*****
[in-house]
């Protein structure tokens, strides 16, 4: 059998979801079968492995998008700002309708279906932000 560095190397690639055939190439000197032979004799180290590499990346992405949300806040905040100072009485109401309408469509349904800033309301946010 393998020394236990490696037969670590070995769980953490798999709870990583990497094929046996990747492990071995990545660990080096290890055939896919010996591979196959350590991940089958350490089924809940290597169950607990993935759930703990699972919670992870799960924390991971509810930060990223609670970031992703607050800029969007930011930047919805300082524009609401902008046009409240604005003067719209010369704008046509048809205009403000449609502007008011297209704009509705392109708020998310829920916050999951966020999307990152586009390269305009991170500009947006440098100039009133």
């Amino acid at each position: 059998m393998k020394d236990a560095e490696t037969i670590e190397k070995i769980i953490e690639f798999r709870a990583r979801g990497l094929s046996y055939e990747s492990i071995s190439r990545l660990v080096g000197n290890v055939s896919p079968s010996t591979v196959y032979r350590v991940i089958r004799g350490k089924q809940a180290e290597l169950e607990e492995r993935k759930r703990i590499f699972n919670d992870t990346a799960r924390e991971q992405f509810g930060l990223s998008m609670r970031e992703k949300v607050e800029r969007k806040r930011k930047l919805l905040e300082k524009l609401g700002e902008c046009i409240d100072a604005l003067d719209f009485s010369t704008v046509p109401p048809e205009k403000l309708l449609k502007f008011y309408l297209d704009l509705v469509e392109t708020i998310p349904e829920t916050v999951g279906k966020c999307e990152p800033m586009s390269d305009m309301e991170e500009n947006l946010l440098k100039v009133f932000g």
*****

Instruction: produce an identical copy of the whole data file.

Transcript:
[in-house]
């Protein structure tokens, strides 16, 4: 059998979801079968492995998008700002309708279906932000 560095190397690639055939190439000197032979004799180290590499990346992405949300806040905040100072009485109401309408469509349904800033309301946010 393998020394236990490696037969670590070995769980953490798999709870990583990497094929046996990747492990071995990545660990080096290890055939896919010996591979196959350590991940089958350490089924809940290597169950607990993935759930703990699972919670992870799960924390991971509810930060990223609670970031992703607050800029969007930011930047919805300082524009609401902008046009409240604005003067719209010369704008046509048809205009403000449609502007008011297209704009509705392109708020998310829920916050999951966020999307990152586009390269305009991170500009947006440098100039009133």
């Amino acid at each position: 059998m393998k020394d236990a560095e490696t037969i670590e190397k070995i769980i953490e690639f798999r709870a990583r979801g990497l094929s046996y055939e990747s492990i071995s190439r990545l660990v080096g000197n290890v055939s896919p079968s010996t591979v196959y032979r350590v991940i089958r004799g350490k089924q809940a180290e290597l169950e607990e492995r993935k759930r703990i590499f699972n919670d992870t990346a799960r924390e991971q992405f509810g930060l990223s998008m609670r970031e992703k949300v607050e800029r969007k806040r930011k930047l919805l905040e300082k524009l609401g700002e902008c046009i409240d100072a604005l003067d719209f009485s010369t704008v046509p109401p048809e205009k403000l309708l449609k502007f008011y309408l297209d704009l509705v469509e392109t708020i998310p349904e829920t916050v999951g279906k966020c999307e990152p800033m586009s390269d305009m309301e991170e500009n947006l946010l440098k100039v009133f932000g």